Previous work has demonstrated that incorrect technique, lack of training and unfamiliarity with the PPE components have contributed to some contamination events [
      • Kang J.
      • O’Donnell J.M.
      • Colaianne B.
      • Bircher N.
      • Ren D.
      • Smith K.J.
      Use of personal protective equipment among health care personnel: results of clinical observations and simulations.
      ,
      • Tomas M.E.
      • Kundrapu S.
      • Thota P.
      • Sunkesula V.C.
      • Cadnum J.L.
      • Mana T.S.C.
      • et al.
      Contamination of health care personnel during removal of personal protective equipment.
      ]. Encouragingly, training programmes, especially enhanced or maintained, have been shown to reduce rates of cross-contamination in several studies [
      • Kang J.
      • O’Donnell J.M.
      • Colaianne B.
      • Bircher N.
      • Ren D.
      • Smith K.J.
      Use of personal protective equipment among health care personnel: results of clinical observations and simulations.
      ,
      • Tomas M.E.
      • Kundrapu S.
      • Thota P.
      • Sunkesula V.C.
      • Cadnum J.L.
      • Mana T.S.C.
      • et al.
      Contamination of health care personnel during removal of personal protective equipment.
      ,
      • Alhmidi H.
      • Koganti S.
      • Tomas M.E.
      • Cadnum J.L.
      • Jencson A.
      • Donskey C.J.
      A pilot study to assess use of fluorescent lotion in patient care simulations to illustrate pathogen dissemination and train personnel in correct use of personal protective equipment.
      ,
      • Cassir N.
      • Boudjema S.
      • Roux V.
      • Reynier P.
      • Brouqui P.
      Infectious diseases of high consequence and personal protective equipment: a didactic method to assess the risk of contamination.
      ,
      • Casalino E.
      • Astocondor E.
      • Sanchez J.C.
      • Díaz-Santana D.E.
      • Del Aguila C.
      • Carrillo J.P.
      Personal protective equipment for the Ebola virus disease: a comparison of 2 training programs.
      ,
      • Zamora J.E.
      • Murdoch J.
      • Simchison B.
      • Day A.G.
      Contamination: a comparison of 2 personal protective systems.
      ]. Furthermore, training in a safe environment can identify staff with particular issues such as claustrophobia or overheating, as well as potential systematic errors and environmental problems such as optimal placement of disposal bins and zone demarcation [
      • Herlihey T.A.
      • Gelmi S.
      • Flewwelling C.J.
      • Hall T.N.T.
      • Bañez C.
      • Morita P.P.
      • et al.
      Personal protective equipment for infectious disease preparedness: a human factors evaluation.
      ,
      • Abrahamson S.D.
      • Canzian S.
      • Brunet F.
      Using simulation for training and to change protocol during the outbreak of severe acute respiratory syndrome.
      ]. Despite the clear need for optimized training programmes, methods have been unclear to date [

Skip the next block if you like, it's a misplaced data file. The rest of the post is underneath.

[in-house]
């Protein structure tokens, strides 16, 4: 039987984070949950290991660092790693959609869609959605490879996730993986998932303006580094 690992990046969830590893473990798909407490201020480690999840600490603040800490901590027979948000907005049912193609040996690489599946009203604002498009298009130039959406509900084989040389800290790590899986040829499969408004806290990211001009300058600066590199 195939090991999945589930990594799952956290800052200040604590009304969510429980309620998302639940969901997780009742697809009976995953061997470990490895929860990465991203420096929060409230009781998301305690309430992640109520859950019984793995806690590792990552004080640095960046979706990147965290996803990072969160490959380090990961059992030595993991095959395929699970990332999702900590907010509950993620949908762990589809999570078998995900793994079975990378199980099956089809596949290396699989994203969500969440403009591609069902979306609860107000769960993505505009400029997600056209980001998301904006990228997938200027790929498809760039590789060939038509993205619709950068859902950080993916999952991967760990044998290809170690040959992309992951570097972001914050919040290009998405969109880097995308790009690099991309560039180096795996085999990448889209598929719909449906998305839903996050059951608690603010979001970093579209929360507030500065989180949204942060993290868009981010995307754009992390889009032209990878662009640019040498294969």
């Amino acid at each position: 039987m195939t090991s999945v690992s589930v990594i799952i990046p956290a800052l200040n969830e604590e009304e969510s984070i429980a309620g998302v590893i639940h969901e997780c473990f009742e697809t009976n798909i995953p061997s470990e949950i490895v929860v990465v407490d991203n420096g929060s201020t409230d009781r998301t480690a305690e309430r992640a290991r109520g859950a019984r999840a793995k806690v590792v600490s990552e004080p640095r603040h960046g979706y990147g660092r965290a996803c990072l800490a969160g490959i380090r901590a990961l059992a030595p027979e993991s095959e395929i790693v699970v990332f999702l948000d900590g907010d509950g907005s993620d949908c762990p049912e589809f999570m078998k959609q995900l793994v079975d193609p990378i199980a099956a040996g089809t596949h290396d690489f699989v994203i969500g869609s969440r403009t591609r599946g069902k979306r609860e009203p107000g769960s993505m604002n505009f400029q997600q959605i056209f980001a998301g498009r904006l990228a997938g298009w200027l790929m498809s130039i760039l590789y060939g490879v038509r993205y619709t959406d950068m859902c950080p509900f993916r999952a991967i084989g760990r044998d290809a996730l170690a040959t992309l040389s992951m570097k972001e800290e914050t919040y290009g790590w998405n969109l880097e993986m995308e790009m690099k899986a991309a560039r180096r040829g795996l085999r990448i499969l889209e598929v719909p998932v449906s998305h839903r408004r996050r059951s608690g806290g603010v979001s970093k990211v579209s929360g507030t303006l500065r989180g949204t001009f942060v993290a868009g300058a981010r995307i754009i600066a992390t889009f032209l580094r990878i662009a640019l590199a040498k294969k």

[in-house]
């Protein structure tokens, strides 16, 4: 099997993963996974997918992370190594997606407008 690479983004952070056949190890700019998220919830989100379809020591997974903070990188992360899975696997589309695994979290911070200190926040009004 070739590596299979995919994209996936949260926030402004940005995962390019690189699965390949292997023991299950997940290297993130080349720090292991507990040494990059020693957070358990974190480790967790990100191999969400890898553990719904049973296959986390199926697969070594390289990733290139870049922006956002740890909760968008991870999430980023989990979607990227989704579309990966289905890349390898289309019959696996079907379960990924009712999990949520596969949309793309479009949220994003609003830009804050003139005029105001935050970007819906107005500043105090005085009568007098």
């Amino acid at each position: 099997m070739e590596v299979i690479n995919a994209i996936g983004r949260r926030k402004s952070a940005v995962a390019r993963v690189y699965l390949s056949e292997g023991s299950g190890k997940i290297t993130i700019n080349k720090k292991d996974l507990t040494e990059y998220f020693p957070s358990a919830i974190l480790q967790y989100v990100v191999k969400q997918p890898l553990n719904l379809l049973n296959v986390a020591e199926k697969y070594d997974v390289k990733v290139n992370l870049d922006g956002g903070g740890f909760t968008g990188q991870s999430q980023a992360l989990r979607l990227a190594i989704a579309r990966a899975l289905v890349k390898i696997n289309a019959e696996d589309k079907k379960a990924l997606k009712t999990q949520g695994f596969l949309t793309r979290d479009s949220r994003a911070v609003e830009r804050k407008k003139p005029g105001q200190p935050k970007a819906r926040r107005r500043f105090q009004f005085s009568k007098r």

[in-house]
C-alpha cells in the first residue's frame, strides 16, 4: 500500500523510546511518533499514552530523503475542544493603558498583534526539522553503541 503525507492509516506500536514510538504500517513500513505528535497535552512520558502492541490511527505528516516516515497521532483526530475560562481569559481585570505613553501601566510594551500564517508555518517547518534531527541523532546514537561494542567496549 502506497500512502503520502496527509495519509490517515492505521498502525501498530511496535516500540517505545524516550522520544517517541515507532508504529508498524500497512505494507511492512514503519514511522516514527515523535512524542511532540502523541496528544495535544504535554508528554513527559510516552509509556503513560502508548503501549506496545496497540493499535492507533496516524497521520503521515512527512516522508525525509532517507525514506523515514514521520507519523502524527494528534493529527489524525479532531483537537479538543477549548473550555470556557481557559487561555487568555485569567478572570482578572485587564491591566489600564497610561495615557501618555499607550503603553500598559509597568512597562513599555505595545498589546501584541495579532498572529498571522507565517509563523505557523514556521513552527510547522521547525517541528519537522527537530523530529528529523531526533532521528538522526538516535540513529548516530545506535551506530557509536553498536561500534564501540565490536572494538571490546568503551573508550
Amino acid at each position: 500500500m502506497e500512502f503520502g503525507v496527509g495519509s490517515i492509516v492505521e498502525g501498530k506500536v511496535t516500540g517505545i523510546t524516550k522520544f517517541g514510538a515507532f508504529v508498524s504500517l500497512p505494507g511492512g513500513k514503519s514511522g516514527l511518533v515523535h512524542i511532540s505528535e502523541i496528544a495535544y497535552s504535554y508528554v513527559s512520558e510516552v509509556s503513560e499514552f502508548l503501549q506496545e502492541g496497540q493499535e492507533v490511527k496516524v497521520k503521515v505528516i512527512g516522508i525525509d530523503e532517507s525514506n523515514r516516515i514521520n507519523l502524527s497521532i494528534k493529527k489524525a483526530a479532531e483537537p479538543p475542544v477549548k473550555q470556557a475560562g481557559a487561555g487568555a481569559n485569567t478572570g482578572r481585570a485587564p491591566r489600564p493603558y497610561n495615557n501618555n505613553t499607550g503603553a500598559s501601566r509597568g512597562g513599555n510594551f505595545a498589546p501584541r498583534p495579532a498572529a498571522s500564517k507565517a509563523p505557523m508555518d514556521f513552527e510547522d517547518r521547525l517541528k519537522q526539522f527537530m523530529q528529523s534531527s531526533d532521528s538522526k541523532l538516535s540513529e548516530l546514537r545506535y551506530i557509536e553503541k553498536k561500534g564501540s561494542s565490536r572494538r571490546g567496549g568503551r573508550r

• Verbeek J.H.
      • Ijaz S.
      • Mischke C.
      • Ruotsalainen J.H.
      • Mäkelä E.
      • Neuvonen K.
      • et al.
      Personal protective equipment for preventing highly infectious diseases due to exposure to contaminated body fluids in healthcare staff.
      ].
      The value of UV visible markers has been highlighted from previous studies of both simulated and real-life doffing [
      • Beam E.L.
      • Gibbs S.G.
      • Boulter K.C.
      • Beckerdite M.E.
      • Smith P.W.
      A method for evaluating health care workers’ personal protective equipment technique.
      ,
      • Kang J.
      • O’Donnell J.M.
      • Colaianne B.
      • Bircher N.
      • Ren D.
      • Smith K.J.
      Use of personal protective equipment among health care personnel: results of clinical observations and simulations.
      ,
      • Bell T.
      • Smoot J.
      • Patterson J.
      • Smalligan R.
      • Jordan R.
      Ebola virus disease: the use of fluorescents as markers of contamination for personal protective equipment.
      ,
      • Allar P.J.
      • Frank-Cooper M.
      Use of remote video auditing to validate Ebola level II personal protective equipment competency.
      ]. However, most used only one exposure event, or used multiple events but only one fluorochrome-limiting analysis of contamination source, or contaminants were applied directly on to PPE rather than exposure through simulated exercise [
      • Kwon J.H.
      • Burnham C.-A.D.
      • Reske K.A.
      • Liang S.Y.
      • Hink T.
      • Wallace M.A.
      • et al.
      Assessment of healthcare worker protocol deviations and self-contamination during personal protective equipment donning and doffing.
      ,
      • Guo Y.P.
      • Li Y.
      • Wong P.L.H.
      Environment and body contamination: a comparison of two different removal methods in three types of personal protective clothing.
      ,
      • Zamora J.E.
      • Murdoch J.
      • Simchison B.
      • Day A.G.
      Contamination: a comparison of 2 personal protective systems.
      ,
      • Tomas M.E.
      • Cadnum J.L.
      • Mana T.S.C.
      • Jencson A.L.
      • Koganti S.
      • Alhmidi H.